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What's the Real Beef With Red Meat?

Cutting through all the conflicting advice about how much we should eat

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If you're a steak and burger lover, this week's headlines might have seemed too good to be true: Keep eating red meat — no reason to cut back. That's the upshot of a series of articles published in the prestigious Annals of Internal Medicine by an international group of 19 researchers who analyzed existing studies on red meat and health.

Before you celebrate at the steakhouse, get this: Most scientists interpret that exact same research in a very different way, linking red meat to a bevy of killer diseases. Reputable health organizations such as the American Heart Association and the World Health Organization, even the U.S. Department of Agriculture — tasked with the conflicting roles of protecting our health and promoting the meat industry — conclude that we should eat a lot less red meat (which includes beef, lamb, pork and processed meat such as bacon and pepperoni).

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How could the same research — decades of it, 61 studies tracking the eating habits of more than 4 million people around the world — lend itself to such wildly divergent conclusions?

We posed that question to a man who knows more about this than most: physician and epidemiologist Frank Hu, chair of the Department of Nutrition at Harvard's School of Public Health and professor of medicine at Harvard Medical School. His research, including long-running studies tracking the diets of 300,000 people for up to four decades, has illuminated links between diet and health — including the role of red meat.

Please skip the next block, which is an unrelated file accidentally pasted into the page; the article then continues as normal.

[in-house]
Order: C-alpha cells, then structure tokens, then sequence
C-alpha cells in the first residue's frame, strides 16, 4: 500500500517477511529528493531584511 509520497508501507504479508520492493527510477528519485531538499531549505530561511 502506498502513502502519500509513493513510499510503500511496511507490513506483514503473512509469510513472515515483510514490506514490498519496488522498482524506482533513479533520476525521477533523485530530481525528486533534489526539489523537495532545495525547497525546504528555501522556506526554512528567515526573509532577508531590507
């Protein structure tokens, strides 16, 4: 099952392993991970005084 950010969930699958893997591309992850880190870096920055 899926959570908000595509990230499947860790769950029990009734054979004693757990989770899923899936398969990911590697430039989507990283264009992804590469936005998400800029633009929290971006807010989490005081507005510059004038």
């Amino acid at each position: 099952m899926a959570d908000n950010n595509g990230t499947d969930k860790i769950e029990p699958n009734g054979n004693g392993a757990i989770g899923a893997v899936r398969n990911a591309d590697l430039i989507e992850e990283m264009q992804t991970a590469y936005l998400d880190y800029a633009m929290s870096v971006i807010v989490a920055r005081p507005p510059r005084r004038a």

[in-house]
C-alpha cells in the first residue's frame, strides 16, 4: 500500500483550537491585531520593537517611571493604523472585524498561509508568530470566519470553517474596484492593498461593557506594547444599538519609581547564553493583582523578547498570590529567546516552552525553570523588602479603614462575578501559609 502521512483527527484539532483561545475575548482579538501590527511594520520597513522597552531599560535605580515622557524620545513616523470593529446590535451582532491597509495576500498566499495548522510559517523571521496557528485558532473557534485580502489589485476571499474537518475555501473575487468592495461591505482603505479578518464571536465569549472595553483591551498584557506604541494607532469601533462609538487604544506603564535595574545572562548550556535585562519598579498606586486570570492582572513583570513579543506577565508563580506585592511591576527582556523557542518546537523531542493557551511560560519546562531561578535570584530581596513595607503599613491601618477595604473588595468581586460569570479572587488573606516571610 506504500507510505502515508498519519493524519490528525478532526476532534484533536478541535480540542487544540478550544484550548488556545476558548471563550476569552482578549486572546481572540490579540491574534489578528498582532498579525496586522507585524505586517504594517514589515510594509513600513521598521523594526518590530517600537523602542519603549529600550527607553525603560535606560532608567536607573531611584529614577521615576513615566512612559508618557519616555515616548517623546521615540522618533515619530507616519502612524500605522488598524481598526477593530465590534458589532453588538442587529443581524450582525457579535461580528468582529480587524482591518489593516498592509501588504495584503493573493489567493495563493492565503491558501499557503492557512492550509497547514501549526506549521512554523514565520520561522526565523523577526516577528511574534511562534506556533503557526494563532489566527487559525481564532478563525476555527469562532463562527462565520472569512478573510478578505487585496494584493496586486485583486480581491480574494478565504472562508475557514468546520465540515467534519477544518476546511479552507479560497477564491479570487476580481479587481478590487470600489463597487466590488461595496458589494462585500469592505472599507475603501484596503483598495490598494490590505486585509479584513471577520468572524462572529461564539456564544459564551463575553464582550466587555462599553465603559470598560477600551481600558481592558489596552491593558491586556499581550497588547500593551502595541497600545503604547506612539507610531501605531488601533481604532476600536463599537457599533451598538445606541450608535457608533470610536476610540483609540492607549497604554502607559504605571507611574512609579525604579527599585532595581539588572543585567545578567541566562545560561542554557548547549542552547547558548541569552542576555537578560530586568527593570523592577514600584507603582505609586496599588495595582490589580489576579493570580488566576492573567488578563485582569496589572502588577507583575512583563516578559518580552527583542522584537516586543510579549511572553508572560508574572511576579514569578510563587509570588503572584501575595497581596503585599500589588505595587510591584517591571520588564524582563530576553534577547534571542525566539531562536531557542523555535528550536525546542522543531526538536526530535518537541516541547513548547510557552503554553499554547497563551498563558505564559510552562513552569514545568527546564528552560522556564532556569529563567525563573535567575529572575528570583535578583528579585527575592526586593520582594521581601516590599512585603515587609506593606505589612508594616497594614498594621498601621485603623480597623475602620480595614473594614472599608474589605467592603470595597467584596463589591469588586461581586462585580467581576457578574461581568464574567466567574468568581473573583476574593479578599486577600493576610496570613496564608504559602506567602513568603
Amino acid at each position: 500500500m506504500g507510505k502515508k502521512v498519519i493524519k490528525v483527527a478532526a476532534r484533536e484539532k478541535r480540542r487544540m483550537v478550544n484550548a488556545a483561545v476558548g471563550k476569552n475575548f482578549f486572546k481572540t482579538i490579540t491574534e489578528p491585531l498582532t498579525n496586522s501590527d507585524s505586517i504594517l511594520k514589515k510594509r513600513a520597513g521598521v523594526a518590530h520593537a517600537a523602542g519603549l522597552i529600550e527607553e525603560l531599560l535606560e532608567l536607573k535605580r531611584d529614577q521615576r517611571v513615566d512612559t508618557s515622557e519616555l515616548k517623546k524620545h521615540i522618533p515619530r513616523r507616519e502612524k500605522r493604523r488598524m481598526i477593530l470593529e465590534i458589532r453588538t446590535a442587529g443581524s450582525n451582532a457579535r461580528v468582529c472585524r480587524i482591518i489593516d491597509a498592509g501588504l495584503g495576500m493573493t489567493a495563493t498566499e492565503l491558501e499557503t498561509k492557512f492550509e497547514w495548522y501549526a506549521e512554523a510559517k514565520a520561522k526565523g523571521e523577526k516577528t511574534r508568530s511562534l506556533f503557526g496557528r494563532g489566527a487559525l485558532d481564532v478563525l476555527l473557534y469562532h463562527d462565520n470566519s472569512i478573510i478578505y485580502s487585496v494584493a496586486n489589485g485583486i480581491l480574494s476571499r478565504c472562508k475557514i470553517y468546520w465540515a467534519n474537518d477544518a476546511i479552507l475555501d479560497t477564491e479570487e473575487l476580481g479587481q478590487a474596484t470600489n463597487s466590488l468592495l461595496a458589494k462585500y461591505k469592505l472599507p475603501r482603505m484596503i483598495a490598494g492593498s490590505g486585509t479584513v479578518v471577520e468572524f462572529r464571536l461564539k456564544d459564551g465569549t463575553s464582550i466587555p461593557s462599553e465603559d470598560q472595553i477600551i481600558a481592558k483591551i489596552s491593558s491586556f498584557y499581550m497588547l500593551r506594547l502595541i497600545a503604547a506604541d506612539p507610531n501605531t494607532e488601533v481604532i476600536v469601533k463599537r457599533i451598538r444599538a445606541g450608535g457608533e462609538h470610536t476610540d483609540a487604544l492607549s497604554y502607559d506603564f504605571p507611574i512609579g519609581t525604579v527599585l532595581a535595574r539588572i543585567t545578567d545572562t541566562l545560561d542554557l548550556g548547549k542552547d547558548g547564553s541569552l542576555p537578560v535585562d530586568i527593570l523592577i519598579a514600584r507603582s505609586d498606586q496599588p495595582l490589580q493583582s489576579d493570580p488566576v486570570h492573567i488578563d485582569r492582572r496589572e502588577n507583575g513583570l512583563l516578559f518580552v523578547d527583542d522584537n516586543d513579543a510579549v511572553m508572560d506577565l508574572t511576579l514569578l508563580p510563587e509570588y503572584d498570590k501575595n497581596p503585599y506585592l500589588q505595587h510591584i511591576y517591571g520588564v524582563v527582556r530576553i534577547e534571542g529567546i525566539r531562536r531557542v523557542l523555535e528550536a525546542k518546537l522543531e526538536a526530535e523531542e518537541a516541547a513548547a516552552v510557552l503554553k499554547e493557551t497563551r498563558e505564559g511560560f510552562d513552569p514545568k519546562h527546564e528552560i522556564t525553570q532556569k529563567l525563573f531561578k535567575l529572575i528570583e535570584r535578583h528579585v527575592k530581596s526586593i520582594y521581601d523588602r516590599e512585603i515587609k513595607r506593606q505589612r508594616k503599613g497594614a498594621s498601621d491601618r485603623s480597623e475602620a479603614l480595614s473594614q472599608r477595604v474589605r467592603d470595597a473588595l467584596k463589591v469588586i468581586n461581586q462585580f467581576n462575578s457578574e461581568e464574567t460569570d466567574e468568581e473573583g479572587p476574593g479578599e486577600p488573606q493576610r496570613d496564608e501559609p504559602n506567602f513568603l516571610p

As he explains, the Annals authors applied a different and much higher standard — the kind used for drug testing — to the nutrition data they were analyzing. That standard, involving things like double-blind clinical trials, isn't truly possible to apply to nutrition research. Nor, he says, would it be ethical to do so since it would mean setting up experiments in which some people ate what you hypothesized could be bad for their health for a significant amount of time: “Imagine asking thousands of people to eat red meat every day for a decade and comparing their disease outcomes to people who were told to eat little to no red meat!”

Hu also notes that even if the data represented in the Annals reports doesn't include clinical trials, it does count as “high-quality” research since it tracked 4 million people's eating habits for long periods, often decades. “When you see the same findings in different demographics and populations with different eating habits, they have to be taken seriously,” he says.

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Here's what Hu thinks people should know about red meat, based on the best research available.

AARP: So what do these studies indicate about red meat and disease risk?